U.S. Workforce: Why Is Everyone So Miserable And What Can We Do About It?
If you are employed but unhappy with your job you may have heard these words when grumbling about your work week to a friend, “At least you have a job.” If you’re a manager do you feel your employees are lucky to even be employed? This attitude might be influencing you to treat them in ways that do not contribute to their success or well being. I mean if you believe they have no other place to go, then your investment in retaining them might be fairly minimal, fueling their disengagement.
A 2013 survey by Gallup indicates that just thirty percent of the U.S. workforce is actively engaged and on a global scale that percentage is a meager thirteen percent. Recent research suggests that employees are happier and more productive when the following four core needs are met: Physical, mental, emotional and spiritual.
I will quickly breakdown each one and as you read through it, contemplate how many of these needs you as a manager try to accommodate. Consider that if just one of the following needs is met, according to studies an employee’s performance improves across the board.
Physical – The need to recharge at work through occasional breaks.
Emotional – The need to feel valued for their contributions.
Mental – The need to focus on important tasks and decide when and where it gets done.
Spiritual – The need to do what they love most and feel connected to a higher purpose.
I bet you’re rolling your eyes right now. Employees don’t need hugs and foosball breaks! They need to get to work! That’s why they are getting paid right? Work is not supposed to be fun and enjoyable!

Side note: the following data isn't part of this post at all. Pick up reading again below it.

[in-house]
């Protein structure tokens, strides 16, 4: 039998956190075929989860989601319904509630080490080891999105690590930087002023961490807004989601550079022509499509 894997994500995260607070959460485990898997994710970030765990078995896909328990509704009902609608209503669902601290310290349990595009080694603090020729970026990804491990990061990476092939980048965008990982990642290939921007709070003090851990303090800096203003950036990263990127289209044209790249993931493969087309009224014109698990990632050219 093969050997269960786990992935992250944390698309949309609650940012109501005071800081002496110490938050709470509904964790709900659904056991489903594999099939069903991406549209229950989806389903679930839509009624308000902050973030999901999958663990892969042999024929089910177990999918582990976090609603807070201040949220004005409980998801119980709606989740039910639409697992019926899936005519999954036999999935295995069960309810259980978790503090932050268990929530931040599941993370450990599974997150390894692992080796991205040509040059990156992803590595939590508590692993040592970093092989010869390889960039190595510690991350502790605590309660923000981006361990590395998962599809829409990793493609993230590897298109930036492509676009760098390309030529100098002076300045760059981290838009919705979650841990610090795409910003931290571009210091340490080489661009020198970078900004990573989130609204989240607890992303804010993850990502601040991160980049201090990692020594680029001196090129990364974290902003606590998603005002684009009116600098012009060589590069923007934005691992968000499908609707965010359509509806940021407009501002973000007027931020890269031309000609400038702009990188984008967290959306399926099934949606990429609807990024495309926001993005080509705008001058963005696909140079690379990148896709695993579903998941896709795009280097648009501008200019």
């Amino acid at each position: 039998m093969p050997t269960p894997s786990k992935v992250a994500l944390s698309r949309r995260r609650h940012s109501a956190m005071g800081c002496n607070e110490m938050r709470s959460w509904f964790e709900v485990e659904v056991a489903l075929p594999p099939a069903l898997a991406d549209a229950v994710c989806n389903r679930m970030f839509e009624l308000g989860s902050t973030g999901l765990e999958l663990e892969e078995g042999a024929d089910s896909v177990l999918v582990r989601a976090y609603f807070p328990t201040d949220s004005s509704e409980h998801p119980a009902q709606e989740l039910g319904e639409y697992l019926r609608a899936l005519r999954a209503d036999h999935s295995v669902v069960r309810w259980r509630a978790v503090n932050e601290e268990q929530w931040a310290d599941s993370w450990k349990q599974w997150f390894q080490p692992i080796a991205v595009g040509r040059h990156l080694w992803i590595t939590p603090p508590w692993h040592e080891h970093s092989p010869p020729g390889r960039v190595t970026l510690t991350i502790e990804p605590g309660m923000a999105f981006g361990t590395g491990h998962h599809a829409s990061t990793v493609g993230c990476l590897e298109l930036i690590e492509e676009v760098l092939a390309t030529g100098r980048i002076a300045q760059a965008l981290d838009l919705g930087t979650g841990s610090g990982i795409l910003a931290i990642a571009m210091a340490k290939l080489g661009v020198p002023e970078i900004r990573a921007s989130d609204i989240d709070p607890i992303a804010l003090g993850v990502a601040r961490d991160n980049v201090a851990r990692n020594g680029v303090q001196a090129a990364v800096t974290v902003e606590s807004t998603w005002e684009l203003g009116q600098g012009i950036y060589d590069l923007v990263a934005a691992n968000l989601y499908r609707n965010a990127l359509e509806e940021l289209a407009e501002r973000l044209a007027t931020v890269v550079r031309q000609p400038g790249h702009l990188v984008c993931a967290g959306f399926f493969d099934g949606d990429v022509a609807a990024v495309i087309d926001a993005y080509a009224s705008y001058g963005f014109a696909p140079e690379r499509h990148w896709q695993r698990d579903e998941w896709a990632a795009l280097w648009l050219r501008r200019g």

Well, consider these statistics gleaned from a global workforce study of 32,000 employees conducted by consulting firm, Towers Watson.
- Employees who take a break every 90 minutes compared to those who took only one break or less have a 30 percent higher level of focus, a 50 percent greater ability to think creatively and a 46% higher level of well being.
- An employee’s likelihood to stay at a company increased by 100% if their supervisor encouraged them to take breaks.
- Employees who felt cared for by their supervisor were 67% more engaged.
- Employees who found meaning in their work were three times more likely to stay and reported 1.7 times higher job satisfaction.
According to Gallup’s research, when companies in the top quarter for employee engagement were compared to the bottom quarter, they were found to be 22% more profitable, had 28% less theft, nearly 50% fewer safety incidences and overall reported higher customer satisfaction.
Simply put, the way people feel at work significantly affects how well they perform. In the past employers simply offered raises or bonuses but in today’s fearful economic climate, many aren’t even doing that. Besides, recent research suggests that monetary rewards provide only a temporary change in employee behavior.
Antiquated thinking has us measuring an employee’s output by how many hours they put in, not how much they actually get done. Therefore employees are urged to work longer and harder but research suggests that not only does a worker’s productivity decline the more hours they work past forty, their overall well being and engagement will plummet as well.
If you have read one of my more recent posts you’ll understand that the majority of employees this year will be looking for new jobs if you’re not engaged in engaging them. I suggest you take a break from your old way of thinking and give your employees a break.